smart goals2Credit Building without a Social Security Number



Did you know that you can build credit even if you don't have a social security number (ssn)? While some banks and credit unions have an internal policy that requires a ssn, technically you don't need a ssn to build credit. Many creditors can report your payment history using just your name, date of birth, and address! A few tips:

  • It's important to use the same variation of your name (Marta L. Garcia, for example) in case someone else has a similar one.
  • Be sure to use the USA format for your date of birth (MM-DD-YYYY); some other countries put the day first.
  • Never use your ITIN as a substitute for a ssn! ITIN's are not permanent identifiers and don't work the same as a social security number; they shouldn't be interchanged for credit reporting purposes.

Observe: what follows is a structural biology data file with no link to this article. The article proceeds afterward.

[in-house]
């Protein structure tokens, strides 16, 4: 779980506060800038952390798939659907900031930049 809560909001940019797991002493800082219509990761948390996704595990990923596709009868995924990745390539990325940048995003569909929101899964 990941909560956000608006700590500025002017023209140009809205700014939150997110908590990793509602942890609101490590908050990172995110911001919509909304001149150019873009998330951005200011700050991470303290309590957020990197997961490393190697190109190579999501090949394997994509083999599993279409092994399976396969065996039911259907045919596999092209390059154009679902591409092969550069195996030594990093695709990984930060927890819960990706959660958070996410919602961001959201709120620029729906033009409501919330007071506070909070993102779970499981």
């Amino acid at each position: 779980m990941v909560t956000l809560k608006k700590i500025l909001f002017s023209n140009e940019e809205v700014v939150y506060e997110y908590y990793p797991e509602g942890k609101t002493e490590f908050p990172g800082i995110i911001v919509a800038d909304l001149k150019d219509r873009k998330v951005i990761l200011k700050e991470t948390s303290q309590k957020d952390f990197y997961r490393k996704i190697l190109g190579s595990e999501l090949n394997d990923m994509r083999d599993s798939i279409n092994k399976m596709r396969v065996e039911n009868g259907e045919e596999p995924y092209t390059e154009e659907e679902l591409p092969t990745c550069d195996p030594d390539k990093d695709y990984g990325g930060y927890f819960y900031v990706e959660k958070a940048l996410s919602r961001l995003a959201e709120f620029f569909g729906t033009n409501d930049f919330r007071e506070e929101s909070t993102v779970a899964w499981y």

• If you do get a ssn, write a letter to each credit bureau telling them your name, address, date of birth, and recent addresses and ask them to merge your pre-SSN credit history with your new ssn.
 Learn more about building, repairing and protecting credit at one of our workshops, or through our credit builder loan!


Partner Spotlight: Michele Cruse


Michele serves as the Interim-Director of the TRIO Student Support Service program at Portland Community College, Sylvania. TRIO is a federally funded program that provides support services, such as academic tutoring, personal advising, counseling, mentoring, and assistance for students in obtaining scholarships, and managing those awards for low income, first generation college students, and students living with disabilities. 


What brought you to that position? 

My undergraduate and graduate work are both in Public Administration and my pending PhD is in higher education.  I have always been interested in having a career where I could empower, advocate, and educate those with voices that have been silenced. My career goal was to work in a community college, where I could use my administrative/financial skills set along with opportunities to teach adult learners.  This opportunity provides the perfect balance of all.